When it was released in 2016, the original X1D was a revolutionary camera, liberating medium format photography from the bolted-down realm of tripod and studio shooting.
And this is the overriding reason why Hasselblad chose to simply update the camera, rather than releasing an entirely new version with (as many people hoped) a 100MP sensor (and it should be remembered that the company already has a 100MP camera, the Hasselblad H6D-100c Medium Format DSLR).
The Hasselblad X1D II 50C retains its predecessor’s sleek, lightweight form factor. As such it remains a legitimately portable and powerful imaging machine, comparable in size and weight to a 35mm DSLR, suitable for medium format street photography – something that is still an incredible feat. RECOMMENDED VIDEOS FOR YOU…CLOSE
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It has also benefitted from a version 1.2.0 firmware update in June 2020, which has at last made the video mode functional, adds focus bracketing, a neat white balance eyeropper tool, the ability to rate images in-camera an option to adjust the EVF proximity sensor. You can also reset the custom function buttons to their factory default, just in case you’ve lost your way.
But while the X1D II 50C brings undeniable style to the medium format market, that does not guarantee it a place amongst the best medium format cameras, and it doesn’t necessarily make it one of the best cameras for professionals.
The Hasselblad has been challenged by the new wave of full-frame mirrorless cameras with similar image resolution – or better, in the case of the mighty 61MP Sony A7R Mark IV. However, while this and the 45.7MP Nikon Z7 and 47.3MP Panasonic S1R offer similar or better pixel counts in similarly sized chassis, the fact remains that they are still using 35mm size image sensors.
At some 67% larger, the medium format sensor in the X1D II is still significantly greater in size and able to capture greater image scale, detail and that all-important depth of field. So don’t get misled by those megapixels – today’s full frame mirrorless cameras may have comparable resolution, but 35mm sensors will never do what medium format can.
That said, where the original X1D broke new ground in 2016 by making medium format a truly portable proposition, since then it has been joined by the likes of the Fujifilm GFX 50S and Fujifilm GFX 50R – its direct competitors in terms of sensor size, body size and price tag. And of course, there’s the Fujifilm GFX 100that offers both image stabilization and double the resolution.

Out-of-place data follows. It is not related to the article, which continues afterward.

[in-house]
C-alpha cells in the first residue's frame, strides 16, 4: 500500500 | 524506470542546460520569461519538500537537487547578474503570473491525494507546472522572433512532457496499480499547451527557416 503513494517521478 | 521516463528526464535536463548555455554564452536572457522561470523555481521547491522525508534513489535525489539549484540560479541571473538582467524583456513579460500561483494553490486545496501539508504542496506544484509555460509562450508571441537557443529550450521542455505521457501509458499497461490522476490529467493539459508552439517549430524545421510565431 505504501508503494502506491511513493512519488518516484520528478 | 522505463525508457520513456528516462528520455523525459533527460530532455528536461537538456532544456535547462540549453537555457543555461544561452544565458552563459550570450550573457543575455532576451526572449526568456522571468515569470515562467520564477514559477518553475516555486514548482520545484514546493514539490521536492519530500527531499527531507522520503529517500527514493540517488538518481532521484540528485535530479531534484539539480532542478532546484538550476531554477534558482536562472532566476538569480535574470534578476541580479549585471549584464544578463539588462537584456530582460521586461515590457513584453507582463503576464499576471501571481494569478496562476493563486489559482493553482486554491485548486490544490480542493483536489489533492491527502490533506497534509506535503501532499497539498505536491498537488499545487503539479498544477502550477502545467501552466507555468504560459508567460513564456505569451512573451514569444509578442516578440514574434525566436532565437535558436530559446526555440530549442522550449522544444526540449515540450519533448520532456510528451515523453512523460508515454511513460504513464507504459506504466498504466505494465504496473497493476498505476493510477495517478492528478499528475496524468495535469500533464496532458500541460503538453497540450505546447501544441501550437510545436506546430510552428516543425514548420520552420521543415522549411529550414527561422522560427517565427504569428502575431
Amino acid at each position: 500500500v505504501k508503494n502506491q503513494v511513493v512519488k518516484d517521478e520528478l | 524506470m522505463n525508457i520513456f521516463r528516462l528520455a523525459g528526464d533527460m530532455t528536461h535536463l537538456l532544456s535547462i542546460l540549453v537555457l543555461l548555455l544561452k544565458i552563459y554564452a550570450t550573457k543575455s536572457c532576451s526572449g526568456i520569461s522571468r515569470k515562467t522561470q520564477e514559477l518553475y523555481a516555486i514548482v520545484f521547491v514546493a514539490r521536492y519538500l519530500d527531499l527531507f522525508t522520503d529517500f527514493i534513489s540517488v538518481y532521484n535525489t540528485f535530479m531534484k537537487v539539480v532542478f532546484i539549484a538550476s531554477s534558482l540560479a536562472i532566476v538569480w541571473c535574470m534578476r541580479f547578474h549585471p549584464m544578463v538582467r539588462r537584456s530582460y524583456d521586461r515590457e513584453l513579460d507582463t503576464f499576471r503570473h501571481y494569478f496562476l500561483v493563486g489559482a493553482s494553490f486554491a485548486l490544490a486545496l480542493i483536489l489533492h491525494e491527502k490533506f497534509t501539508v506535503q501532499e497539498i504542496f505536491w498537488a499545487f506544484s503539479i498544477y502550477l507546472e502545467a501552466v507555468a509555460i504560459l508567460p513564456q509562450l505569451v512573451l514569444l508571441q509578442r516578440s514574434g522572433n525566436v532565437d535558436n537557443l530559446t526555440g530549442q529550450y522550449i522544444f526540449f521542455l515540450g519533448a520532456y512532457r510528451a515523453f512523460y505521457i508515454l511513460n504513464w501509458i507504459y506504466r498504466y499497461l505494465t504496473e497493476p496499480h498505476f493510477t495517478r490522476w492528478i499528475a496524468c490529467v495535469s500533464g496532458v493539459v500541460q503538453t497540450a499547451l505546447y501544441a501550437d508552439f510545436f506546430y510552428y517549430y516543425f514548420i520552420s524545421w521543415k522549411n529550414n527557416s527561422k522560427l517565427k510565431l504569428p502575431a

So where, then, does the Hasselbald X1D II 50C stand in the current medium format stakes?
Sensor: 50MP medium format CMOS, 43.8 × 32.9 mm
AF points: 117 contrast AF
ISO range: 100 to 25,600
Max image size: 8,272 × 6,200
Metering modes: Spot, centre weighted and centre spot
Video: 2.7K at 30p
Viewfinder: OLED EVF, 3.69m dots, 100% coverage, 0.87x magnification
Memory card: Dual SD cards (UHS-II compatible)
LCD: 3.6-inch touchscreen, 2.36m dots
Max burst: 2.7fps
Connectivity: Wi-Fi, Bluetooth, GPS, USB-C (3.0)
Size: 148 x 97 x 70mm (body only)
Weight: 766g (body only, with battery and SD card)
Hasselblad X1D II 50C vs Hasselblad X1D 50C
There are a number of incremental updates between the X1D II and the original X1D that, while they may seem slight on the surface, are quite significant in terms of the new camera’s performance.
Both the electronic viewfinder and rear screen are much improved in terms of resolution and refresh rate, which is now 60fps in live view with reduced shutter lag and black out time between frames.
The 3.69 million-dot OLED EVF is a big step up from the 2.6 million dots of the original, and also possesses a greater magnification of 0.87x. Perhaps the biggest plus, though, is the fact that the menu system is now accessible when looking through the viewfinder.
The rear touchscreen is now 3.6 inches (up from 3.0) and 2.36 million dots (from 920 thousand). It’s also much more responsive, with some welcome additions such as drag and drop focus point placement (enabling you to shoot through the EVF and move the point with your thumb on the touchscreen) and pinch/spread control to adjust the size of AF points.
The JPG files it produces are now full resolution, as opposed to the quarter-sized reference JPGs of before, and benefit from the Hasselblad Natural Colour Solution technology for improved color rendition. While you’re probably going to stick to the RAW files if you’re using a camera like this, the ability to save and work with full-size JPGs is still very useful (again, especially when RAW files are 100MB+).